Venmo is a mobile payment app for friends and people you know. You might have even used it already to pay a friend for pizza or split an Uber fare. This redesign is my critique and refresh for the easiest way to make personal transactions.
Venmo is an app I use pretty often, I know my friends use it and it’s a pretty handy tool to have when you spend a lot of time going out and having fun. However, I thought the visual design of the app was lackluster and their UX decisions left a lot to be desired.
A lot of the features are poorly organized while others are focusing too hard on making a shallow social network out of other people’s finances. My goal was to reconsider each feature and reprioritize what I thought actually matters to the end user.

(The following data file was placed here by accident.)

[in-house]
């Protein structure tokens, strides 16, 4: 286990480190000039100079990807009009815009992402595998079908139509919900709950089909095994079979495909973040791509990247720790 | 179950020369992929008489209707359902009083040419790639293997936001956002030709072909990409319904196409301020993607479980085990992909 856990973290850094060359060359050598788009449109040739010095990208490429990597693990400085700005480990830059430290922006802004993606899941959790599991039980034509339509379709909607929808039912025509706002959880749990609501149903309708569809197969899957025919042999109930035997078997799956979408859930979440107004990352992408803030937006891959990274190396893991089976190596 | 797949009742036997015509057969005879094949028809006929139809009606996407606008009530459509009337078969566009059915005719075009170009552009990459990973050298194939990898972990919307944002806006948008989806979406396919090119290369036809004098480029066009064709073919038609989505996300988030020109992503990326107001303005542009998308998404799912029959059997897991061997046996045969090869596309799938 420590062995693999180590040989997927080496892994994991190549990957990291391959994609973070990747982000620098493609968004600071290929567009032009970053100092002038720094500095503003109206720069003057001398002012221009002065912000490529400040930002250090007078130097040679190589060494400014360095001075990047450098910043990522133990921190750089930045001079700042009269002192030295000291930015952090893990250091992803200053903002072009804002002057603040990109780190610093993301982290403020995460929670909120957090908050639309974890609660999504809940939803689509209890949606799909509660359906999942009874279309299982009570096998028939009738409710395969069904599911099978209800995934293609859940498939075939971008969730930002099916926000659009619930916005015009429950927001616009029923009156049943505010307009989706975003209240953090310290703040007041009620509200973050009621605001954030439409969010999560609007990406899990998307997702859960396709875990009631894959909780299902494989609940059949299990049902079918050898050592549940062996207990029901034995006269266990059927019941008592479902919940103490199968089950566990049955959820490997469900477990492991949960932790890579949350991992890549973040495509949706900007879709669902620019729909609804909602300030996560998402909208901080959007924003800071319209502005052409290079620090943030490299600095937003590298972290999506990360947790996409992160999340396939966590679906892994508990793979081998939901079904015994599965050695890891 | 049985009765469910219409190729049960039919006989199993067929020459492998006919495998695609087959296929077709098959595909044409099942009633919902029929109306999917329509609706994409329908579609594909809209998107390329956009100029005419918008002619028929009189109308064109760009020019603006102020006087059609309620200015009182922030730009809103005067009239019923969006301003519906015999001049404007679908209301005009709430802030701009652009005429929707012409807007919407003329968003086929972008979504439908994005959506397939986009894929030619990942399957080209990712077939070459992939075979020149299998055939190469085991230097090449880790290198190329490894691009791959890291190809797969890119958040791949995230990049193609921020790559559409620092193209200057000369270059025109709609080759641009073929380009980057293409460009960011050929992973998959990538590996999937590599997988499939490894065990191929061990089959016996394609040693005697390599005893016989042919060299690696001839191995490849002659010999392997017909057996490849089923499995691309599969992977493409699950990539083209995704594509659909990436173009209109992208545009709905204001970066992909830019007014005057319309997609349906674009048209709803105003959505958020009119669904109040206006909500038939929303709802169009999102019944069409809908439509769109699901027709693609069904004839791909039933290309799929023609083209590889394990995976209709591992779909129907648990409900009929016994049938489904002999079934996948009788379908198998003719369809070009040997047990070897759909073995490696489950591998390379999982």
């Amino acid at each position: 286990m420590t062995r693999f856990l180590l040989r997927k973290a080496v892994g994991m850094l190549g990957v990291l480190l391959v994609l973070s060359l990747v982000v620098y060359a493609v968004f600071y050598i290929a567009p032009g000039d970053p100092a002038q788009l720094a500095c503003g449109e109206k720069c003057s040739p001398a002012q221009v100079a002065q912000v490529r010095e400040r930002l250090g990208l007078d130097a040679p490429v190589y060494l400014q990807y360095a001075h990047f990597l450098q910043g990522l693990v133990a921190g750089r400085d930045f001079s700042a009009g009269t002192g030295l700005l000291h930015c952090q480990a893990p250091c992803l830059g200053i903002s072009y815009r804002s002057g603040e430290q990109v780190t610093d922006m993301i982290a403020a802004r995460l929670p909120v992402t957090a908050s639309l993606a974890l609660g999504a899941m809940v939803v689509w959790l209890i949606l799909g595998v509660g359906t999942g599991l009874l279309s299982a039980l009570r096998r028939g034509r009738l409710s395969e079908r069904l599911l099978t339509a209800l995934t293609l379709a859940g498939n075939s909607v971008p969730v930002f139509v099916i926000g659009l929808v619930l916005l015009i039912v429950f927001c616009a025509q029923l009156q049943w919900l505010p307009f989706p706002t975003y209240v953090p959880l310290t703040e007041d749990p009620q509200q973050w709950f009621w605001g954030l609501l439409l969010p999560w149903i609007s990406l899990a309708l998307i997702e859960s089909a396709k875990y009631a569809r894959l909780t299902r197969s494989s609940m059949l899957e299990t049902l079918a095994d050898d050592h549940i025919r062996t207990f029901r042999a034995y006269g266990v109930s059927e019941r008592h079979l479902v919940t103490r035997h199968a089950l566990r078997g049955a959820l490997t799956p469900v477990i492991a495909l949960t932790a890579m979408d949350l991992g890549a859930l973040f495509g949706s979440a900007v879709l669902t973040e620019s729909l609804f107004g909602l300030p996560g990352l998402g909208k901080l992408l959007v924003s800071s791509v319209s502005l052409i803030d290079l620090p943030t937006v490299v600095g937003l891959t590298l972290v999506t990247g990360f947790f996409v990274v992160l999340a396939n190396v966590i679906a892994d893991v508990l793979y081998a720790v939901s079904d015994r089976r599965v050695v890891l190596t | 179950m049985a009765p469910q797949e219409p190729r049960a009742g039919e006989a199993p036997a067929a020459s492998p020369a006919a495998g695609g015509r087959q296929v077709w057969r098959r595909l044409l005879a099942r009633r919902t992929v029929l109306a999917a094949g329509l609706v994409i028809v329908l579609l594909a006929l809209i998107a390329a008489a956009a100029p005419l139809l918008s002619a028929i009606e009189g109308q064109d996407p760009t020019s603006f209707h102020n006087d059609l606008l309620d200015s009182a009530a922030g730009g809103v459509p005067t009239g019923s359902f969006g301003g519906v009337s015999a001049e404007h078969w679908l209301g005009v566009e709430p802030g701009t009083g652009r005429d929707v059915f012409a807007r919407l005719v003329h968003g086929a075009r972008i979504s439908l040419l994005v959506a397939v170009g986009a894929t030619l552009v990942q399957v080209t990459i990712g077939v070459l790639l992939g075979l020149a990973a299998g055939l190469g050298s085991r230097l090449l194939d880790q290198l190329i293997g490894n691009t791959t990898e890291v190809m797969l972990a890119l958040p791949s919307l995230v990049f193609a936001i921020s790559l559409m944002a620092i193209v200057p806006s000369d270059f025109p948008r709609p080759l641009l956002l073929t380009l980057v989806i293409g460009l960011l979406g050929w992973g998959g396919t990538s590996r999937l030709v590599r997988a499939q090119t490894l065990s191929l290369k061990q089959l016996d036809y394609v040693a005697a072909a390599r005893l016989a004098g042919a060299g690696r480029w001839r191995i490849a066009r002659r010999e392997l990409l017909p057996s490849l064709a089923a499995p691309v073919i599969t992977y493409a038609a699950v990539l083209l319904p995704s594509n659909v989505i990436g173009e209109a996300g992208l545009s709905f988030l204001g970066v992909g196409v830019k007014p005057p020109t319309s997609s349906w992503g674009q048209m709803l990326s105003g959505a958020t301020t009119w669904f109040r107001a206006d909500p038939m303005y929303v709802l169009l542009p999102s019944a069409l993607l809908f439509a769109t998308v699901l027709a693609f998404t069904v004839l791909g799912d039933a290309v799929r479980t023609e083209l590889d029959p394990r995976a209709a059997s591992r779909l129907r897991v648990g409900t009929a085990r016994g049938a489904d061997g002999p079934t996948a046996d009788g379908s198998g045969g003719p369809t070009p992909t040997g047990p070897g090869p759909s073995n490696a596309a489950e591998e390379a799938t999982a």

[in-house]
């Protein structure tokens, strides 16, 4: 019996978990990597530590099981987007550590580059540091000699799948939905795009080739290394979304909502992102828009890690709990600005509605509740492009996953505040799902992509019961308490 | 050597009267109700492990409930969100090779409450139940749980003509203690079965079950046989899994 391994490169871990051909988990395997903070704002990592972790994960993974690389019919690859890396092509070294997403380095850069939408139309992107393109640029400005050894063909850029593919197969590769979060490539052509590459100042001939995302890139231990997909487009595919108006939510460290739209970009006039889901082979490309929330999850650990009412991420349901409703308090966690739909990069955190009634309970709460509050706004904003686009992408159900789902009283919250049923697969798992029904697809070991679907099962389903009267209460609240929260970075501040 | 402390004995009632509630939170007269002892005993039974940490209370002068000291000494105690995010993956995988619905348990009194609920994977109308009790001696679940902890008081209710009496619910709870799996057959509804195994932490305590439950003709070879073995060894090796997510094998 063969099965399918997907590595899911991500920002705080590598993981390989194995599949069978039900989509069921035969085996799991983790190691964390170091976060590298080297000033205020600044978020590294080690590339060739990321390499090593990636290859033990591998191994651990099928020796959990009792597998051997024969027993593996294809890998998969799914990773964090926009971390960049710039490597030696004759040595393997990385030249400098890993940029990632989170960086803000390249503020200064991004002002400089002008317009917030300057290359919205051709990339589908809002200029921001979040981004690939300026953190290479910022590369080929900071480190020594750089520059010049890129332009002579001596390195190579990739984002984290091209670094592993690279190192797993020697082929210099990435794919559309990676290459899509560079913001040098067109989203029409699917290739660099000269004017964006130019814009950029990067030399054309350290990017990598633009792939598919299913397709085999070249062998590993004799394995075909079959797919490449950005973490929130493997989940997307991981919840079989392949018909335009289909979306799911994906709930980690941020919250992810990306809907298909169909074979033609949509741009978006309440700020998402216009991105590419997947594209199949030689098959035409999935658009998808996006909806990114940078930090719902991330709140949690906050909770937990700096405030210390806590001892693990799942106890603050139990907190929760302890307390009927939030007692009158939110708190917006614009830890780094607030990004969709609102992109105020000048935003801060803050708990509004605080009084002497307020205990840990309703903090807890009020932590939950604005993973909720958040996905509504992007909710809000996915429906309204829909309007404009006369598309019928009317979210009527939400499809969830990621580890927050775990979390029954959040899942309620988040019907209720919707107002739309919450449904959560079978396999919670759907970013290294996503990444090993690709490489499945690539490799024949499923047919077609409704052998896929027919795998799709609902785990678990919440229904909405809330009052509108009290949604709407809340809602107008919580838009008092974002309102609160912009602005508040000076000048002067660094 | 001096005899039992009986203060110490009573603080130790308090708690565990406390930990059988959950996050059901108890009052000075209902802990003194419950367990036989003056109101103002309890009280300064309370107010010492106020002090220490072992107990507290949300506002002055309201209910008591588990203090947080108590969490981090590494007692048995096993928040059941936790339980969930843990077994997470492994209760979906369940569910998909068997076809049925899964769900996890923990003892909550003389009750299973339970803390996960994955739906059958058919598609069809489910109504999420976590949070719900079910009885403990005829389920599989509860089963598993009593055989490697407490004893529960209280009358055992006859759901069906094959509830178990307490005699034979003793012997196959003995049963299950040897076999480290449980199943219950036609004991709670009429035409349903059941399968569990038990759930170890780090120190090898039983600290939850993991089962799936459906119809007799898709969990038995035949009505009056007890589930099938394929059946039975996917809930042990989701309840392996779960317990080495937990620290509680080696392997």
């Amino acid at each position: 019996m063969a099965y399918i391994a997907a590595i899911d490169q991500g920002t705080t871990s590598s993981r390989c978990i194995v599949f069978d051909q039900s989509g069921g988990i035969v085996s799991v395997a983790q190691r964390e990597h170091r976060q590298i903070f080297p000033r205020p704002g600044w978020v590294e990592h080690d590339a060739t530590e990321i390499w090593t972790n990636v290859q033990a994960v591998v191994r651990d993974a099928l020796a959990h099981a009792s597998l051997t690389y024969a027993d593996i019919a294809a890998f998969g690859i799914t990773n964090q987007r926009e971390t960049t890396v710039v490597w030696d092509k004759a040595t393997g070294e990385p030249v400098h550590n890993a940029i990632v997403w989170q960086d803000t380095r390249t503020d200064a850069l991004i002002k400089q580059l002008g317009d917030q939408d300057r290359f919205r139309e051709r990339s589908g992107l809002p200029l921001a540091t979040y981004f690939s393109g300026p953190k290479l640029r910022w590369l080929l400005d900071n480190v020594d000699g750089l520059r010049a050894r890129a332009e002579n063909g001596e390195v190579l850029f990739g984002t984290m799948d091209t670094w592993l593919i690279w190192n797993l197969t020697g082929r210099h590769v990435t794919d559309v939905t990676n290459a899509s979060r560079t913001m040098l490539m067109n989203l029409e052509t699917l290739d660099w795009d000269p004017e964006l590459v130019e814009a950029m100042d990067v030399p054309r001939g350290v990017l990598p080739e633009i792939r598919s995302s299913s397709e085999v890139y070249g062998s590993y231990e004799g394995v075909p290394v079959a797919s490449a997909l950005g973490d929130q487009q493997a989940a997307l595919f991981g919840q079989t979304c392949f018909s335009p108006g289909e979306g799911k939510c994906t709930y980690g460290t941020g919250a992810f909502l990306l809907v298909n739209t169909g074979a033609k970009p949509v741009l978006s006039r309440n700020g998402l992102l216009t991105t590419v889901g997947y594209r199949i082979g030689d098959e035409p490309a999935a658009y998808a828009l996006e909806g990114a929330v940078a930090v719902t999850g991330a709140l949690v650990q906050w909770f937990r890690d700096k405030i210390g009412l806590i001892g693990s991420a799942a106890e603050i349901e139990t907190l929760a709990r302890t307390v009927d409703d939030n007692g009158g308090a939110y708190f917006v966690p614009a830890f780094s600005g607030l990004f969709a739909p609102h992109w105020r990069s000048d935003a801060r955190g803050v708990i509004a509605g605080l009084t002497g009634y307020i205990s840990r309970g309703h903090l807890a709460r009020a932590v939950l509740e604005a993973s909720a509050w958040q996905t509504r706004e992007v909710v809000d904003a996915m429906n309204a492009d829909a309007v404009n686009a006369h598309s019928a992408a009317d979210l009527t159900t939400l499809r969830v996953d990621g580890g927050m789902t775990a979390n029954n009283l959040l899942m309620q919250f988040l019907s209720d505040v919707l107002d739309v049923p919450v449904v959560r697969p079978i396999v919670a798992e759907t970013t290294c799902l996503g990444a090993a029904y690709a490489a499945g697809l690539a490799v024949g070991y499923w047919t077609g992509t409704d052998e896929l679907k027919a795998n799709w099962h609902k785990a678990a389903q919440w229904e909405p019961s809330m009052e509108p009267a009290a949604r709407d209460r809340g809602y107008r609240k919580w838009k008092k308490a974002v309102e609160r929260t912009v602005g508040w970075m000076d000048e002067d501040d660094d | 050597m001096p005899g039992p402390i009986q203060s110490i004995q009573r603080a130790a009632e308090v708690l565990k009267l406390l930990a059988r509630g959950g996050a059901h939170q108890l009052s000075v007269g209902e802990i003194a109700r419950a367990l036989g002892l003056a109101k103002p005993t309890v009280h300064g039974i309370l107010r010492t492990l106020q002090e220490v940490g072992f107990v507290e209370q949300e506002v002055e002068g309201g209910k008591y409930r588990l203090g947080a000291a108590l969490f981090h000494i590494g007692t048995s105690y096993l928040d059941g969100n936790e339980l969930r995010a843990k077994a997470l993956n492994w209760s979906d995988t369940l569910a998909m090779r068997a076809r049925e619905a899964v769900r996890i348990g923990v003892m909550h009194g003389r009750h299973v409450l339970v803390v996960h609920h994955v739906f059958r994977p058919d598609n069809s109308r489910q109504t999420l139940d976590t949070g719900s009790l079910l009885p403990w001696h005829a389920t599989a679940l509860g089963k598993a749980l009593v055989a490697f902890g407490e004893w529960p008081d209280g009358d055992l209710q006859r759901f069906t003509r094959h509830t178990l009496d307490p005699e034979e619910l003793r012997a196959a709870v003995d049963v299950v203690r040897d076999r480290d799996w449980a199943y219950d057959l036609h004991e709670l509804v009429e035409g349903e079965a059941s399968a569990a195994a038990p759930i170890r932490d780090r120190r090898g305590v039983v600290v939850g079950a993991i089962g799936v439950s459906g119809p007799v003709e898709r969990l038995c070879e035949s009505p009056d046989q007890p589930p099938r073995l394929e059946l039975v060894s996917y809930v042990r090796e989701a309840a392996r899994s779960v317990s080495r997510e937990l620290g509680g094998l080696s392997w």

If you ask anyone what Venmo is for they would effortlessly tell you it’s for sending money to friends. It’s what people come to the app for, so why is the starting point for returning users a timeline of other people’s transactions? Why is the core function of the app crammed into a tiny icon in a toolbar?
I redesigned the new home to prioritize the user’s needs first. Instead of making the home screen a self-promotion of Venmo’s active community, I made the transaction flow the home screen. This is more convenient for making quicker payments. These design revisions also reduced the pay/request process from a minumum six steps to four.
Many of the screens in the original sidebar should be combined. Some of the screens on the list were so similar that dividing them felt like an unneccessary split in focus. For example, screens relating to transactions like “Home, Purchases, and Incomplete” could be merged into one cohesive timeline. By merging and reorganizing the featues together I simplified the ten list items into four tabs.